October is Health Literacy Month! It is the perfect time to reflect on the role that health communication plays in promoting healthy behaviors. Not communicating well can lead to high use of crisis care, lesser use of preventive care, and overall poorer health. Whether patient or provider, we all have a role to play in communicating clearly.
If you have trouble understanding health information, you are not alone. Up to 90% of people in Pennsylvania find it difficult at times. As a patient, you can:
- Ask questions. Ask Me 3 is one tool that can help you. If you don’t understanding something, speak up!
- Think about how you learn best. Do you like to read? Would you rather watch a video? Does it help to write it down? Ask if you can receive information in a way that works for you.
- Involve a support person in your care. You may not be allowed to bring a friend or family member to an in-person appointment because of COVID-19. There are other ways to involve them in your care. You can call them during or after your appointment. They can sit with you during a video visit. Ask your doctor what you are allowed to do to get the support you need.
- Repeat back what you need to do. You can say, “I want to make sure I understand my care. After this appointment, I need to…” Your provider will be able to clear up confusion.
The health care system is complex and hard to navigate. Organizations must do their part to make health communication easier. Healthy People 2030 gives a new definition of health literacy. It emphasizes the responsibility of organizations and systems in meeting the health literacy needs of the people they serve. Healthy People 2030 also emphasizes the link between health literacy and health equity. One of its overarching goals is to eliminate health disparities, achieve health equity, and attain health literacy to improve the health and well-being of all. Health literacy has a greater impact on historically marginalized communities, and meeting health literacy needs is important in decreasing health disparities and promoting health equity.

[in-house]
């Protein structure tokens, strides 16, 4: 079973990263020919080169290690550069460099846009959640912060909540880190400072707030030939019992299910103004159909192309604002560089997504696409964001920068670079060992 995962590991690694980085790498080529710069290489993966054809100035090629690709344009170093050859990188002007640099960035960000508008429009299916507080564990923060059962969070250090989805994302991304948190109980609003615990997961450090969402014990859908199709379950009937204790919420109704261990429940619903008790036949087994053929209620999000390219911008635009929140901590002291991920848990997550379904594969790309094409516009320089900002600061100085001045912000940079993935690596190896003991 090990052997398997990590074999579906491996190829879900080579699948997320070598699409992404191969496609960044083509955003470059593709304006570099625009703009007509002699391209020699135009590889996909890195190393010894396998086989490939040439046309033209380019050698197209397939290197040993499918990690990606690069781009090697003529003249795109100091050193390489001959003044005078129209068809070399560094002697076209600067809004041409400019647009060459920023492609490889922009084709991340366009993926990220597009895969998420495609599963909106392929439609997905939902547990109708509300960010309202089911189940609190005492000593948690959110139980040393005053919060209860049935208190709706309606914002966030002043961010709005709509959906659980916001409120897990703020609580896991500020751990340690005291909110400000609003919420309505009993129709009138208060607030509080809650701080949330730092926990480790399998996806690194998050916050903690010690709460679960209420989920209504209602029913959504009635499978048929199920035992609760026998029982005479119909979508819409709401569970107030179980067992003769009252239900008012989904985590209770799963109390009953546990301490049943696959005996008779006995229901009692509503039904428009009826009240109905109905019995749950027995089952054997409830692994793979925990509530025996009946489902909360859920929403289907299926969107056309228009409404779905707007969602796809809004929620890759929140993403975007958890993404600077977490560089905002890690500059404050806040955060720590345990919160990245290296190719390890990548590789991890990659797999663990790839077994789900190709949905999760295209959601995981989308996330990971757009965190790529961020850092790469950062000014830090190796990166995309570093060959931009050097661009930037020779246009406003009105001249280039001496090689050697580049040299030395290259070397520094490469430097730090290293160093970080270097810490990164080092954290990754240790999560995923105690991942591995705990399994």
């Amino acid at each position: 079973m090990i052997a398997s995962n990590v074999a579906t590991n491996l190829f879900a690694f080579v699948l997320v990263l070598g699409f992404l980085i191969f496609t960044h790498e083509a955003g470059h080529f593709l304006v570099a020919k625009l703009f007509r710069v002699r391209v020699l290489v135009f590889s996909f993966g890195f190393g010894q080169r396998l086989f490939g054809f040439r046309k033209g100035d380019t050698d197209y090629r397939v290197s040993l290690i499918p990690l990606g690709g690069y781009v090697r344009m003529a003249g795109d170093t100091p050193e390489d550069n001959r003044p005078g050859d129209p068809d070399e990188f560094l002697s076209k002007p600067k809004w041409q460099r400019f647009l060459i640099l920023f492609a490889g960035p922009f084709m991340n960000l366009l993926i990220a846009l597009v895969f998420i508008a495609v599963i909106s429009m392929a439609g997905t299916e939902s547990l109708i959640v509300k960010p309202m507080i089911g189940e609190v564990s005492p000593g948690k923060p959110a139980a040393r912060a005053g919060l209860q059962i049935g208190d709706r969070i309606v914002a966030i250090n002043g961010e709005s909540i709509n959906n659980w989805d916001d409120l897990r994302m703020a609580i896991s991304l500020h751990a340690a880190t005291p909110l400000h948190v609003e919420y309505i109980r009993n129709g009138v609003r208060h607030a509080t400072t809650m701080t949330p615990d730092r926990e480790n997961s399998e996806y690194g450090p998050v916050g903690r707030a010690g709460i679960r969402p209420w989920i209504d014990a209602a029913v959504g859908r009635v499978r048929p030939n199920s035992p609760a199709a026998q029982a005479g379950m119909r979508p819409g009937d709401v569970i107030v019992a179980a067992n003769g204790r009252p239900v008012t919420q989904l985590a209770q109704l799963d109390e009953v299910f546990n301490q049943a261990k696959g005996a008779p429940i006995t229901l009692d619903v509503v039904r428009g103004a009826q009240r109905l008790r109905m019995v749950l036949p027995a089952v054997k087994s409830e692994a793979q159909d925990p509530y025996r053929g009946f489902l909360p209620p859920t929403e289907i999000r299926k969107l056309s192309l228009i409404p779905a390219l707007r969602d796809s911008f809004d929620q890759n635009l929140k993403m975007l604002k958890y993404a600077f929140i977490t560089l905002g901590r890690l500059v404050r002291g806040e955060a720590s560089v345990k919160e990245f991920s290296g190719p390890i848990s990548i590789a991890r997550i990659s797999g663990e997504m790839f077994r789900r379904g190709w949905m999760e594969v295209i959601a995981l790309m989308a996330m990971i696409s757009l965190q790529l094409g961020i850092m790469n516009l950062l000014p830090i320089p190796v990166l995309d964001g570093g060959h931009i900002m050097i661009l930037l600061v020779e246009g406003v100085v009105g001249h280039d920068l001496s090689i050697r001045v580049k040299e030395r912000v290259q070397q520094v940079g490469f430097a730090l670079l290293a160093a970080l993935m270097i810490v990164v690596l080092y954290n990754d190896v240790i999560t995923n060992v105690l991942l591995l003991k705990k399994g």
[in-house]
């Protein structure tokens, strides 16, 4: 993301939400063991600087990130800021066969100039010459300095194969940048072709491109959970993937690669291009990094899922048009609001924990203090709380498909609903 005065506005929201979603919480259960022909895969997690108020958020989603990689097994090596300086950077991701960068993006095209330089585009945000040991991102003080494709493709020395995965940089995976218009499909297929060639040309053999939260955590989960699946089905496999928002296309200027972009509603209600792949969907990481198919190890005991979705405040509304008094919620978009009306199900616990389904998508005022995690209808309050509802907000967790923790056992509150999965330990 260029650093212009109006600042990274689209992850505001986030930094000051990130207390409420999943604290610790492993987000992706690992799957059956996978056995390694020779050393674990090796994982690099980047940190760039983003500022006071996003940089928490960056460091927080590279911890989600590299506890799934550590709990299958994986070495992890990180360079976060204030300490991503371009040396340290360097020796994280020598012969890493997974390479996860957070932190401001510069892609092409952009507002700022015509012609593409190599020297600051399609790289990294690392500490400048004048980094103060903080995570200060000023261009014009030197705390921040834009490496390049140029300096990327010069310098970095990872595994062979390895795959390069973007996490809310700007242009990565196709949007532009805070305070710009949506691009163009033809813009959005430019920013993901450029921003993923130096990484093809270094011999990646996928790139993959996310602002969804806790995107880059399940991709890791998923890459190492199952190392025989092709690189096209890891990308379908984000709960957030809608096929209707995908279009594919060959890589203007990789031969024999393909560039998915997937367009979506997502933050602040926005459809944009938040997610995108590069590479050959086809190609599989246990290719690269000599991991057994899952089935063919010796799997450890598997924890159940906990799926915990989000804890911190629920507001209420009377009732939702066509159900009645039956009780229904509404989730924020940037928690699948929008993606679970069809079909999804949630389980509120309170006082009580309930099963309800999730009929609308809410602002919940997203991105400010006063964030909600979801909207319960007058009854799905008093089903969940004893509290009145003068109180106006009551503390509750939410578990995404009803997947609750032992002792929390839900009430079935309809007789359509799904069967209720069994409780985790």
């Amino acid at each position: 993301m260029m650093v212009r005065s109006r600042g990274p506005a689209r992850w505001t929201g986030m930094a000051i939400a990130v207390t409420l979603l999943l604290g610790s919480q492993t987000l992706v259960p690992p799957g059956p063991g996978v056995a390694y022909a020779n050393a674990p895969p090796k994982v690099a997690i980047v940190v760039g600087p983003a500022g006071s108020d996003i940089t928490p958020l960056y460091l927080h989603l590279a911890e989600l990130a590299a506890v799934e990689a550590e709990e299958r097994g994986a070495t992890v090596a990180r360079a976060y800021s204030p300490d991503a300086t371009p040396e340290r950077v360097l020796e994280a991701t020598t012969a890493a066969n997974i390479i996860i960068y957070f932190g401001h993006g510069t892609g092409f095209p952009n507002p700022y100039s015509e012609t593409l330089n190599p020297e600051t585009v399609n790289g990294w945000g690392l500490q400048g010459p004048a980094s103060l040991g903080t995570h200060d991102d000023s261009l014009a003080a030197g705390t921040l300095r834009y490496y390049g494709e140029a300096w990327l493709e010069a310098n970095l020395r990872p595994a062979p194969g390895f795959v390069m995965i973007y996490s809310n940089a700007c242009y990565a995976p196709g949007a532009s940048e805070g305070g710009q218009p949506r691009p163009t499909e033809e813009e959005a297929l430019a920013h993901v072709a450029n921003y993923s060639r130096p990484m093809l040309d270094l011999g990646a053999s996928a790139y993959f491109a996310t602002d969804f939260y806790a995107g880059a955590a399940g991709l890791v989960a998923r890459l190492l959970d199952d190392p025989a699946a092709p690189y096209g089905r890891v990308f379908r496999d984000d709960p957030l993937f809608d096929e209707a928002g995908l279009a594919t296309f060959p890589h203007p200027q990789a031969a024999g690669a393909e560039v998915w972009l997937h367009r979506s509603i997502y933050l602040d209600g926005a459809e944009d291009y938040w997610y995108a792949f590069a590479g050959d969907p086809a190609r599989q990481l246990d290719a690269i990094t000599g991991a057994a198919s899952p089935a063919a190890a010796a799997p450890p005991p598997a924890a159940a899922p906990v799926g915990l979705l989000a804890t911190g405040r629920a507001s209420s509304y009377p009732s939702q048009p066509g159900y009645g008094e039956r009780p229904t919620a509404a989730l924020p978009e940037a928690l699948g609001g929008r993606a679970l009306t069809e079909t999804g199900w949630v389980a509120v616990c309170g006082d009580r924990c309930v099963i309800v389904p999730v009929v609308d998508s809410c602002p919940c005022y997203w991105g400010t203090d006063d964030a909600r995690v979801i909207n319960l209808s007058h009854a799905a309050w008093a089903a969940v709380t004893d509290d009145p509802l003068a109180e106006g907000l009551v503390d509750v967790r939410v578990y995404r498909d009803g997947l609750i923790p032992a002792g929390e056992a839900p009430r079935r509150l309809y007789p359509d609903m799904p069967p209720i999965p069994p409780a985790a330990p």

Pennsylvania Health Literacy Coalition (PAHLC) is a statewide coalition funded by the Preventive Health and Health Services Block Grant through the Department of Health and led by the Health Care Improvement Foundation. Provider training, organizational change, cross-sector partnerships, and patient empowerment are cornerstones of PAHLC’s work. The ultimate goal of these activities is to improve health communication and ensure good health. Building upon this foundation, PAHLC is taking action to ensure that our work is diverse, inclusive, and aligned with the principles of health literacy and anti-racism. In the next three years, we will be updating training materials, establishing a new leadership committee of health literacy champions, engaging experts in health equity to build capacity for systemic change, and evaluating programs for additional opportunities to address disparities.
This Health Literacy Month, the Pennsylvania Health Literacy Coalition challenges you to move past awareness and into action by taking one or more of the following steps:
- Use plain language. Break down complex topics, and explain things in a way that a family member or friend who is not a health professional would understand.
- When having conversations about health, confirm understanding using a best practice like teach-back. If you are new to teach-back, try it with one patient or client per day. If you are experienced in the use of teach-back, ask colleagues how they confirm understanding and share your secrets for success.
- Visit the Health Literacy Month website for resources, toolkits, and more ideas to get involved.